Tattoo Parlor: Moth and Dagger, San Francisco

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Photo in the Front Window of Tattoo Parlor MOTH AND DAGGER. The words on the man’s chest are the words to the Lord’s Prayer.

Stay tuned, dear blog readers. Stay tuned.

SHINE 2: Night in the City

This week’s Daily Post Photo Challenge is SHINE.

Which is why self took her camera along when she caught a FACINE (Filipino Arts & Cinema International) 23 film screening at the Little Roxie on 16th St.

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Halloween Already! San Francisco goes all out!

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Heading to the Little Roxie on 16th St.

The film, Ari: My Life With a King, was sweet and gentle and lovely. Rooted in place.

Great script, great editing. By a first-time filmmaker, too. Remember his name:  Carlo Enciso Catu.

Self would like to give a shout-out to Mauro Feria Tumbocon, Jr. for nurturing this festival, now in its 23rd year.

The Festival’s last day is tomorrow. Tickets for individual films are $10.

Stay tuned, dear blog readers. Stay tuned.

Local 2: Street Art, San Francisco

This week’s Daily Post Photo Challenge is LOCAL.

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4th St., San Francisco, This Morning

Hundreds of people passed by this sign, probably. How many noticed the art?

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So whimsical! A closer look at the art.

Only in San Francisco. So random. Who was the artist?

This was on 4th and King, across the street from the Safeway.

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Self doesn’t know why, this made her think of Antoine de Saint-Exupery: “It is only with the heart that one can see wisely.”

Oh, San Francisco. Crazy city. Crazy people. Art is everywhere.

Stay tuned.

 

LOCAL: 14 October 2016 Daily Post Photo Challenge

. . . show us where your heart is.

— Jen H., The Daily Post

Dragon Papa!

Order your own hot (delicious) candy fillings.

752 Grant Street, Chinatown, San Francisco

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Lillian’s son Tien is filling out college applications. To help him through the stress, self took him to Dragon Papa.

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They make the candy, hot and fresh, just for you!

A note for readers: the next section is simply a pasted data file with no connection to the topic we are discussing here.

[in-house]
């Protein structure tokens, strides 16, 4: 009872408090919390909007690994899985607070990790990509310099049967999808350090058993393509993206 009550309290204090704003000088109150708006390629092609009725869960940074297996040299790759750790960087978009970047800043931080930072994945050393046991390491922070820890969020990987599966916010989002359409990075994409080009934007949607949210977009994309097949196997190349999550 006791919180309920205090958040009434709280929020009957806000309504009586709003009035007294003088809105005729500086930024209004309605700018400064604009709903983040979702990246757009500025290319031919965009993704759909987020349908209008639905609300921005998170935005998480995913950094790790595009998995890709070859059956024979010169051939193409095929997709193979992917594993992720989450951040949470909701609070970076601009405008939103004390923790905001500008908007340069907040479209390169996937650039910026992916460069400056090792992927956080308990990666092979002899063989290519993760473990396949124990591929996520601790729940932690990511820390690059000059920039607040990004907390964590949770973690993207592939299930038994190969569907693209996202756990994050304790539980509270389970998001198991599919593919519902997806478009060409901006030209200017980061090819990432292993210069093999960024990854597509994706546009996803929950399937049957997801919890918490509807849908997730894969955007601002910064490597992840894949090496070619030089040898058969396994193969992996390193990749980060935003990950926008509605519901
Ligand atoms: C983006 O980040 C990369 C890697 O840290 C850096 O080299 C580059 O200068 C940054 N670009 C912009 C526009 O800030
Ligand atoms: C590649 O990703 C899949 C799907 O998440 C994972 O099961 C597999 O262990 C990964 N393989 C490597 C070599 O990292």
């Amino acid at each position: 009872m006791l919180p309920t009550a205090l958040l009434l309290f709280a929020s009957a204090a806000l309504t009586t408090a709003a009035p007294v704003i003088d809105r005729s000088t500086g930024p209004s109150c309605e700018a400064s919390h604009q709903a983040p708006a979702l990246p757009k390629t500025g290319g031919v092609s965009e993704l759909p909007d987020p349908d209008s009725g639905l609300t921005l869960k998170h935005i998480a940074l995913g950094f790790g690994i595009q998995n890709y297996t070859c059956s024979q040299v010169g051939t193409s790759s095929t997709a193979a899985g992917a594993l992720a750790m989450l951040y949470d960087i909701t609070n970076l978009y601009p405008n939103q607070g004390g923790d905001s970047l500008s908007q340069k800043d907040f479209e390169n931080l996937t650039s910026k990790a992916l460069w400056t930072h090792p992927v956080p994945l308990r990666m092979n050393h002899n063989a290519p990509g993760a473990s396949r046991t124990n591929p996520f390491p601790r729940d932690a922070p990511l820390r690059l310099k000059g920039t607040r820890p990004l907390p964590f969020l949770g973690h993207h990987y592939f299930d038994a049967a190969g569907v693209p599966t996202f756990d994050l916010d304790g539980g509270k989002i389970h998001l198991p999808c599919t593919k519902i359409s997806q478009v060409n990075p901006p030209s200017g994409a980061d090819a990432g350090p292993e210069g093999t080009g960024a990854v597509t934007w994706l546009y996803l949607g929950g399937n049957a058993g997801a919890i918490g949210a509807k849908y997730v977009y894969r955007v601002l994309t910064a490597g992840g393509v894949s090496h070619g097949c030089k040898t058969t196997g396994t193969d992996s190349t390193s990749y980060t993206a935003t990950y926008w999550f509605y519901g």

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Only place in the San Francisco Bay Area where you can get your candy fresh! The original Dragon Papa is in Hong Kong.

Stay tuned, dear blog readers. Stay tuned.

 

Visionary Art in Umm Al-Kheir

Self recognizes that she’s moving soooo slowly through The Way to the Spring: Life and Death in Palestine. But she is absolutely fascinated by its intimate glimpses of men and women, settlers and Palestinians.

In the chapter on the village of Umm al-Kheir, we meet a man named Eid Suleiman al-Hathalin. Self swears: every time she quotes from Ehrenreich’s book, she has to double-check the spelling of everything at least three times. But she really really wants to get Eid’s name right. He is a true original: a vegan in Palestine (“I love animals, but it’s not that. Meat is very heavy.”), and also a found-art sculptor.

His sculptures, gleaming and immaculate, filled five metal shelves beside the door. There were two bulldozers — one with wheels and one with treads — plus a dump truck and an excavator, all of them Caterpillars and painted a deep, glossy yellow. There was the old Black Hawk I had seen before, plus a white Volvo 420 big rig, and a green John Deere tractor hauling a trailer. Each piece was about two feet long and built to scale with an astonishing degree of perfectionism.

Eid proudly shows Ehrenreich the excavator:

He showed me how the machine’s body detached from the treads, and the cab from the body. The cab was only slightly larger than his fist. “I didn’t forget any details,” he said, “even the ladder here that the operator can use.” It had perfect little side mirrors too, and radio antennae, and its door opened on a tiny hinge and there was a seat inside for the driver, a gearshift in the floor, a tiny control panel panel complete with tiny dials. Eid had carved the chair from a bottle of shampoo and the windows from plastic soda bottles. The mirrors and lights he made from CDs and the reflective panel on the back of the machine was cut from a cast-off license plate. The whole thing was fully functional — the excavator swiveled on its treads, and its arm extended and bent at three joints.

Amazing. Simply amazing.

Eid’s dream is “to have one of his pieces added to the permanent collection of the Caterpillar museum at the corporation’s headquarters in Peoria, Illinois.”

Stay tuned.